Mallia and Mifsud shared Farrugia's commissions
George Farrugia told the police that former head of Enemalta’s petroleum division, and former Qormi Mayor Alfred Mallia had requested commissions from him in the wake of an agreement between Total and Enemalta for oil storage in Malta.
Police Inspector Angelo Gafa’, testifying in court during the compilation of evidence against Alfred Mallia , held that Farrugia had told him that he did not know that Mallia used to split the commissions with Tarcisio Mifsud, the corporation’s financial officer at the time.
Mr Farrugia also told the police how in 1998 he had managed to secure the oil storage deal through Mr Mallia and he only came to know about Mifsud, when Mallia was involved in a traffic accident and was hospitalised. George Farrugia told the police that he used to receive a commission of $0.16c per ton of oil stored at the Enemalta facility and used to give part of it to Mr Mallia, in cash or by cheques issued by Powerplan Ltd.
The state witness said that Mallia told him that he passed some commission to someone else, but Farrugia never knew that it was Mifsud who was the beneficiary. Payments to Mallia, used to be made monthly but there was no agreed amount. Mallia had received $10,000 after Enemalta needed to tap into the Total stores in Malta because industrial action prevented its tankers from mooring. Enemalta had at that point bought 20,000 tons of oil from Total.
Inspector Gafa’ told the court that Mallia continued to be paid a commission for every oil procurement deal reached by Enemalta with Total which amounted to over half of the total procurement by the corporation. After Mallia was injured in a traffic accident in 2000, George Farrugia was asked by the former Qormi Mayor to speak to Tarcisio Mifsud, the corporation’s financial officer at the time. He went to his office in Marsa and realised that he (Mallia) had been sharing the commission given. The commissions were not based only on procurement by Enemalta, but were also an incentive for Total to secure contracts. Sometimes Mallia used to show him the bids made by rival companies.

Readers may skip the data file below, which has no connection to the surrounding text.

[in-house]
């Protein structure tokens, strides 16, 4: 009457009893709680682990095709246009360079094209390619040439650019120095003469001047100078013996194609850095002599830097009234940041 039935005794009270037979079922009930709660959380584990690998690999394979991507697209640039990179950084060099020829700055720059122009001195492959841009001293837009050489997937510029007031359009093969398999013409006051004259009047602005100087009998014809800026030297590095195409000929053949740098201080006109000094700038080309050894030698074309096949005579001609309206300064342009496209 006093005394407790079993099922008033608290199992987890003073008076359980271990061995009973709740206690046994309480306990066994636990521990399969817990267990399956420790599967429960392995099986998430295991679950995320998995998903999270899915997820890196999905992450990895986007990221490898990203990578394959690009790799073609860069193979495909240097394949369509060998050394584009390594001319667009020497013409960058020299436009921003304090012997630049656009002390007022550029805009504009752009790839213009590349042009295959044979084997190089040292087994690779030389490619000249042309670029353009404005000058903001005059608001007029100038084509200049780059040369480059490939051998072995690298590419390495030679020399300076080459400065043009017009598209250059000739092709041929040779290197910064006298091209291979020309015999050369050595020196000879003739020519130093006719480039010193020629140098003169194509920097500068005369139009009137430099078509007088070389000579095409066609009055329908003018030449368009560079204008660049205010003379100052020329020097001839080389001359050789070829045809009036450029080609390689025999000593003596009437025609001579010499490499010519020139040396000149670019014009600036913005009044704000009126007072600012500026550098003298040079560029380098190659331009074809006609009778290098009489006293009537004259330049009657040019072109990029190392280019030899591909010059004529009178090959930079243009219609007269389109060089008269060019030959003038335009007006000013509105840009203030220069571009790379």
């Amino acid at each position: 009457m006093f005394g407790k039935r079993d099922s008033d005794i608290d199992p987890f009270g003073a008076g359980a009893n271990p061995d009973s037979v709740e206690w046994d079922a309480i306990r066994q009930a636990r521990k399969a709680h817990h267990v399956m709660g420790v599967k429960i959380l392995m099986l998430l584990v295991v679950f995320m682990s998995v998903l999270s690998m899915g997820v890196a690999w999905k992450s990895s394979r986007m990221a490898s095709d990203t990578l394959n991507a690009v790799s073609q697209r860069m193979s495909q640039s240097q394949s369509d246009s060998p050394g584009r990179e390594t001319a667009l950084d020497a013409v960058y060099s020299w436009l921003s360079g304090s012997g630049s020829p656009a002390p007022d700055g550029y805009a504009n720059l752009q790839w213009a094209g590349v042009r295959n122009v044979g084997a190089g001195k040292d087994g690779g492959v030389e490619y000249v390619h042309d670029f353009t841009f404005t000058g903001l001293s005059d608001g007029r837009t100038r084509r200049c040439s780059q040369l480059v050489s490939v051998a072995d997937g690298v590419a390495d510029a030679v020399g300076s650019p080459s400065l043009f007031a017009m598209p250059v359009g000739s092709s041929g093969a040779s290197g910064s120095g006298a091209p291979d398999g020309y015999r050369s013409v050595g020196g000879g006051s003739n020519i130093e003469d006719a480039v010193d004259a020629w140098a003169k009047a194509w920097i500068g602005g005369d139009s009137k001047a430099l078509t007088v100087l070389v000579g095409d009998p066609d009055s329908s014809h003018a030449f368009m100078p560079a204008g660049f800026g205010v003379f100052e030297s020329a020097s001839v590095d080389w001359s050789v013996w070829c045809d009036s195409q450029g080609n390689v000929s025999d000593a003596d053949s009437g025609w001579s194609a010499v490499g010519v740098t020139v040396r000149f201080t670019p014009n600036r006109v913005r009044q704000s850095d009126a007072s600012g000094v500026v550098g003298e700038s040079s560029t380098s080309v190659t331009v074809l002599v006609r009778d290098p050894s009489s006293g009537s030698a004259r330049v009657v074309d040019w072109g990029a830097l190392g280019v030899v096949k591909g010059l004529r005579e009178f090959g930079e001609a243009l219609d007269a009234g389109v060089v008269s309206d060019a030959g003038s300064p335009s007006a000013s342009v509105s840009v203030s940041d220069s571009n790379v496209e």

Farrugia told the police that he used to pay commissions to win the tender ‘fair and square’. This is because although he always used to be the best bidder, sometimes, even after paying commissions, he would lose the tender just the same.
Farrugia also said that once he went to give an envelope to Tarcisio Mifsud with commission money, and after Mifsud put the envelope in his pocket, he told Farrugia, that he still won’t win the tender saying “it is better you don’t because people would start to question us,” Farrugia told the police.
Inspector Gafa was giving evidence in the case of Tarcisio Mallia’s case being heard by Magistrate Claire Stafrace Zammit. The Inspector held that both Mallia’s and Mifsud’s cases are similar.